[bas-chuhn, -tee-uhn]


Fortification. a projecting portion of a rampart or fortification that forms an irregular pentagon attached at the base to the main work.
a fortified place.
anything seen as preserving or protecting some quality, condition, etc.: a bastion of solitude; a bastion of democracy.

Origin of bastion

1590–1600; < Middle French < Italian bastione, equivalent to Upper Italian bastí(a) bastion, orig., fortified, built (cognate with Italian bastita, past participle of bastire to build < Germanic; see baste1) + -one augmentative suffix
Related formsbas·tion·ar·y [bas-chuh-ner-ee] /ˈbæs tʃəˌnɛr i/, adjectivebas·tioned, adjective

Synonyms for bastion Unabridged Based on the Random House Unabridged Dictionary, © Random House, Inc. 2019

Examples from the Web for bastion

Contemporary Examples of bastion

Historical Examples of bastion

  • We sat in a corner of the bastion, so that we could see everything on both sides.

    A Hero of Our Time

    M. Y. Lermontov

  • It was a flat mesa rising sharply as a sort of bastion from the rim-rock.

    Oh, You Tex!

    William Macleod Raine

  • We go out by an entrance on to a bastion, flanking the gate.

  • Continuing along the bastion the limit of the northern wall is soon reached.


    Sidney Heath

  • Captain Neville, into the battery, and fire twenty rounds at the bastion!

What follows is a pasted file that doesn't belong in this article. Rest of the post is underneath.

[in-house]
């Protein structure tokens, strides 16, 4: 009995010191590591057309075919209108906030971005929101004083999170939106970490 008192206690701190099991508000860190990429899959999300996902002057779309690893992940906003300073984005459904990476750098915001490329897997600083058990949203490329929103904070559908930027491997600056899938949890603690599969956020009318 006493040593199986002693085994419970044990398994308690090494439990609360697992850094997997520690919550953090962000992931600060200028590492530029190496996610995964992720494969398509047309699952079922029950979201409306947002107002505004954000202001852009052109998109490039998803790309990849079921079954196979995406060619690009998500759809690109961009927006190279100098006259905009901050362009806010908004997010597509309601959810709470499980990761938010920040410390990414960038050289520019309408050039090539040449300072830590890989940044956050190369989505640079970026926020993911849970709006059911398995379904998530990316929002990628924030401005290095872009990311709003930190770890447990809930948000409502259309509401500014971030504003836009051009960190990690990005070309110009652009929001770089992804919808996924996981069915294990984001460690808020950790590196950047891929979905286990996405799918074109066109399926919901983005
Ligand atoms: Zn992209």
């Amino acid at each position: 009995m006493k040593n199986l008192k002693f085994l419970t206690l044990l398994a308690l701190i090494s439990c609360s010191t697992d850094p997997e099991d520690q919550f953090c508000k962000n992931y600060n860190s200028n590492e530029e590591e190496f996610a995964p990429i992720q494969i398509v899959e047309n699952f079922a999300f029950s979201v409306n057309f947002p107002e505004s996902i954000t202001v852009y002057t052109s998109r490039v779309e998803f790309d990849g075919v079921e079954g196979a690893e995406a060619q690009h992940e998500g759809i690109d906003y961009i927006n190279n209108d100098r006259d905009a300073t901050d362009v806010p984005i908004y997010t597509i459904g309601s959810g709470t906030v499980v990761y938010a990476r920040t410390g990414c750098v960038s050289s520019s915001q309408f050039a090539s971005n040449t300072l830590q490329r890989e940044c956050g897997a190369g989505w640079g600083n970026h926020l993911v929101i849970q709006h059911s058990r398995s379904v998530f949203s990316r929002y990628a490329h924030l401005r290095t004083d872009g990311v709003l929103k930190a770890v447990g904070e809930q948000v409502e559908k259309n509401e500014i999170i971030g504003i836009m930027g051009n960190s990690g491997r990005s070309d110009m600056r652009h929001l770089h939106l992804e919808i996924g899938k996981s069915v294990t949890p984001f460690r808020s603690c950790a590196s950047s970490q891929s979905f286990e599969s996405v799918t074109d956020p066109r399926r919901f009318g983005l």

White Lies

    Charles Reade

British Dictionary definitions for bastion



a projecting work in a fortification designed to permit fire to the flanks along the face of the wall
any fortified place
a thing or person regarded as upholding or defending an attitude, principle, etcthe last bastion of opposition

Word Origin for bastion

C16: from French, from earlier bastillon bastion, from bastille Bastille
Collins English Dictionary - Complete & Unabridged 2012 Digital Edition © William Collins Sons & Co. Ltd. 1979, 1986 © HarperCollins Publishers 1998, 2000, 2003, 2005, 2006, 2007, 2009, 2012

Word Origin and History for bastion

1560s, from Middle French bastillon, diminutive of Old French bastille "fortress, tower, fortified, building," from Old Provençal bastir "build," perhaps originally "make with bast" (see baste (v.1)).

Online Etymology Dictionary, © 2010 Douglas Harper